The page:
Welcome to MusicFilmNetwork, for over 5 years, we have been distributing an amazing range of great music documentaries to cinemas across the UK and beyond. Whether it's a film about a global soul megastar, a groundbreaking punk band or a long surviving indie band, we make sure the film is released as far and wide as possible to reach the audience it deserves. We work with film makers and owners regarding the best release strategy including premieres, Q&A events and tours and press and pr for the release.
If you are a film maker or rights owner keen to see your film released or a cinema or festival keen to screen any of our films, please don't hesitate to get in touch with us at firstname.lastname@example.org.
The Real Thing are extremely proud to announce the premiere of their long-awaited movie Everything – The Real Thing Story, directed by Simon Sheridan, and distributed by Screenbound International Pictures.
The ‘other four lads from Liverpool’ tell their story from the tough streets of Toxteth to the bright lights of New York, and international stardom as Britain’s first million-selling soul and funk band. Against a backdrop of racism and social and political turmoil, The Real Thing were the first all-black British band to hit #1 in the pop charts – with the perennial ‘You To Me Are Everything’ – and as a result became the original black pin-ups for teenage fans in the UK.
Other hits like ‘Can’t Get By Without You’, ‘You’ll Never Know What You’re Missing’ and ‘Can You Feel the Force’ set dancefloors alight, but their proudest moment was composing their anthemic ‘Children of the Ghetto’ – the first ever song to address the plight of black people in the UK, and is now a staple of Mary J Blige’s live stage act.
The band’s massive success has also been tempered with personal tragedy, but for the very first time Eddy, Chris and Dave tell their incredible story of a 45-year-long career. After five decades, they remain the true pioneers of British soul.
Directed by Danny Garcia (The Rise and Fall of The Clash/Looking for Johnny/Sad Vacation/STIV), ‘Rolling Stone: Life and Death Of Brian Jones’ is the first feature length documentary about the founder and original leader of The Rolling Stones.
In the mid 60’s, Brian Jones emerged as 'the face' and poster boy of the Bohemian Swingin’ London scene, topping the charts with The Rolling Stones and dating model/actress Anita Pallenberg. However, his excessive lifestyle and his reputation as ' the original bad boy of Rock & Roll' was to cost him dearly. As the scene descended into the acid ridden year of 1967 so did Brian. Targeted by the authorities and media, he spiralled out of control losing both Anita and the respect of the Stones. Two years later, Brian was found at the bottom of his swimming pool, the verdict: death by misadventure. During the last 50 years many theories have emerged, claiming that Brian was murdered and that it was covered up at high level, as ‘Rolling Stone: Life and Death Of Brian Jones’ discovers- the evidence for this is extremely compelling.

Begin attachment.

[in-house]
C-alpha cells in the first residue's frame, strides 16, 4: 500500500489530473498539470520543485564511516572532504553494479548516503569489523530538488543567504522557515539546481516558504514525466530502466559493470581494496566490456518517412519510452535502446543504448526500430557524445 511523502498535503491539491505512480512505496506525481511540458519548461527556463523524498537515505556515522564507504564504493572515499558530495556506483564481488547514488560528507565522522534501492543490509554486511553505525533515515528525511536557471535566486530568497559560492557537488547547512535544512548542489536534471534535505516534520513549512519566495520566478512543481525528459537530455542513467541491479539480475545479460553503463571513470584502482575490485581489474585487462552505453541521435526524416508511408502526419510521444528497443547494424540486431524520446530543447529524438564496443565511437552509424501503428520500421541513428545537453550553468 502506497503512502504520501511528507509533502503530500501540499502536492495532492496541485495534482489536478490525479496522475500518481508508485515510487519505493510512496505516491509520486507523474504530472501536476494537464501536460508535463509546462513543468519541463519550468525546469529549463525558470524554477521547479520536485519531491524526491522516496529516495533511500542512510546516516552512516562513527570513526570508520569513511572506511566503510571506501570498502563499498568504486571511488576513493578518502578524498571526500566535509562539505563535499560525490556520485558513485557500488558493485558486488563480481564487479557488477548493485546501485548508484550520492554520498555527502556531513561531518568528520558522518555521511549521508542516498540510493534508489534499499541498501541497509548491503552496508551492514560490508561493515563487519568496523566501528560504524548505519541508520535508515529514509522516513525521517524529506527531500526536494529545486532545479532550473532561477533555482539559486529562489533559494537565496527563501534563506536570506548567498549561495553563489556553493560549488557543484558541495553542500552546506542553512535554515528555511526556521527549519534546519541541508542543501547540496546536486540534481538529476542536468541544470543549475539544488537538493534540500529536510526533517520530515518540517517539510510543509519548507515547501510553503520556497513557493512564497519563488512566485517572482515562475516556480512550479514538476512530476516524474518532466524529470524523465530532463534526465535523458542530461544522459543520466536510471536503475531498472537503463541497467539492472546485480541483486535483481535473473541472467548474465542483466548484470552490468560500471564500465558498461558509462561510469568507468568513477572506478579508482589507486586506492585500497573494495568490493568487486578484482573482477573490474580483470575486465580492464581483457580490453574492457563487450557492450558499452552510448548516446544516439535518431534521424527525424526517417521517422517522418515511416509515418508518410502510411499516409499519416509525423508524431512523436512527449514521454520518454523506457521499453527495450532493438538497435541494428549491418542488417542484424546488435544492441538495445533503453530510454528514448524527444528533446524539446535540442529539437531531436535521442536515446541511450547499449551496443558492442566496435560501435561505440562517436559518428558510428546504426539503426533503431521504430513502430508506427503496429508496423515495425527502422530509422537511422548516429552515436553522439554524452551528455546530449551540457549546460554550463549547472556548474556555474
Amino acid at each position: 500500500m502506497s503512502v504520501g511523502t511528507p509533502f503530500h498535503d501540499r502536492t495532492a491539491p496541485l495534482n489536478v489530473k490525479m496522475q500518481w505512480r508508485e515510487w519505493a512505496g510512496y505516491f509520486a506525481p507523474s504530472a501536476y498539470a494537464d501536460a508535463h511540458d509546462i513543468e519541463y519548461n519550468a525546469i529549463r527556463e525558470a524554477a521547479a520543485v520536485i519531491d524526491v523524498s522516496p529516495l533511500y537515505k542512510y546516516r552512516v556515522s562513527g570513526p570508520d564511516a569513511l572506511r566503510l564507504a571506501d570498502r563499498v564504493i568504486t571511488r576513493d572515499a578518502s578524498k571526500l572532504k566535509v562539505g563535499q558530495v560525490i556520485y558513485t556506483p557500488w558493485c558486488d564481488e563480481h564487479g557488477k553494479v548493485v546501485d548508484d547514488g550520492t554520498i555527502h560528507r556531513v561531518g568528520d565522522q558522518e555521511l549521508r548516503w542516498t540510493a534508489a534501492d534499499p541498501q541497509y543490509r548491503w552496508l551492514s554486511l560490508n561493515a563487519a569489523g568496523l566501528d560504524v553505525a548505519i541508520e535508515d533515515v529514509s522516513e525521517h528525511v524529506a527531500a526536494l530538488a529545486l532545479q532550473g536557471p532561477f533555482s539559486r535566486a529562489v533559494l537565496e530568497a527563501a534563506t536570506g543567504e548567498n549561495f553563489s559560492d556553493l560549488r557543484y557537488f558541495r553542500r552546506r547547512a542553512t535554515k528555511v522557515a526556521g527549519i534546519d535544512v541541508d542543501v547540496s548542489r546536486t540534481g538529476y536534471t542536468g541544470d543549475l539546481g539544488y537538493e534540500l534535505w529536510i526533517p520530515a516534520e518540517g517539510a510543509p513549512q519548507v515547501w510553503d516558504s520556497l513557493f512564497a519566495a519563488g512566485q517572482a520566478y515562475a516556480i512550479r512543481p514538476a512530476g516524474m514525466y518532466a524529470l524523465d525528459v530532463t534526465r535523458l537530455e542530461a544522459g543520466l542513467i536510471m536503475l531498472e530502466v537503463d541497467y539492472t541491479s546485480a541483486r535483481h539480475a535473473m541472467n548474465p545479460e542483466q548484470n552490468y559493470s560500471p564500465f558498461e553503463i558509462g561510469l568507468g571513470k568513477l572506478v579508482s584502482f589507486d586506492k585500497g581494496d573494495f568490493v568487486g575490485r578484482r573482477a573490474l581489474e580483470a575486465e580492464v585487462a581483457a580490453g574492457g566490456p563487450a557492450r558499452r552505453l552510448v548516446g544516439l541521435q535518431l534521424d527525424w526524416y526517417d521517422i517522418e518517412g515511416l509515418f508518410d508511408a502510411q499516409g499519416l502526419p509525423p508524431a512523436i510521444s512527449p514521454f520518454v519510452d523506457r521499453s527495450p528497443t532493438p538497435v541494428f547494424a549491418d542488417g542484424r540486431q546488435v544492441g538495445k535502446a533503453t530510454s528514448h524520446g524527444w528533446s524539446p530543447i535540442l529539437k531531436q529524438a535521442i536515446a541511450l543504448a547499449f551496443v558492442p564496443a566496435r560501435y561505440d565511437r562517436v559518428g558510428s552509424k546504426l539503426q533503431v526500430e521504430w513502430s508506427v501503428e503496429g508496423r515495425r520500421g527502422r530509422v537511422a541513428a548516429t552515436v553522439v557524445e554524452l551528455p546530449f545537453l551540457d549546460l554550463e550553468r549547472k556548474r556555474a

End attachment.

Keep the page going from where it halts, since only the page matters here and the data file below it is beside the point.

It’s September 24th 1966 and as Jimmy James fastens his seatbelt on the New York runway, he’s full of excitement and hope. Next to him is Chas Chandler, the bass player of British band The Animals who only days earlier had spotted him playing in a club in Greenwich Village and was now taking him to London to launch his musical career.
By the time the plane touches down Jimmy James has reverted to his original surname and has become Jimi Hendrix. But Jimi has no idea that the other man he was travelling with, a mysterious suited man wearing dark glasses, would become embroiled in Jimi's own murder investigation.
Fifty years on, The Animals and Jimi Hendrix not only remain top box office, the cause of Jimi’s death still remains an open verdict. While many stories continue to surround his death the open verdict does not rule out murder, neither does it rule out suicide: this film reveals the secret history of Jimi’s manager and British spy Mike Jeffery and explores why he was the prime suspect in the Jimi Hendrix murder enquiries. Yet, Hendrix and The Spook, with first hand testimony, reveals another more likely candidate for the cause of the death of one of the world’s greatest rock stars.
16 BARS is a feature length music documentary that offers a rare glimpse at the human stories and songs — that are locked away in our nation’s jails and prisons. The film follows a unique rehabilitation effort in the Richmond City Justice Center that invites inmates to write and record original music. In the jail’s makeshift recording studio, 4 men collaborate on an album with a Grammy-winning recording artist, Todd “Speech” Thomas, from the iconic activist hip-hop group Arrested Development. As the creative process unfurls, each of these men must unearth painful memories from the past, which hold a key to a new chapter in their lives.
The film is set in Richmond Virginia, the former seat of the confederacy, where the legacy of systemic racism, a spiraling opioid crisis, generational poverty, and a lack of mental health services have entrapped many of its citizens in a cycle of incarceration, making the city itself a unique case study for rising recidivism rates in the U.S. at large. With the U.S. locking up more of its citizens per capita than any other nation on the planet, the music of the film serves as rare testimony to the raw and messy truth behind the criminal justice system’s revolving door.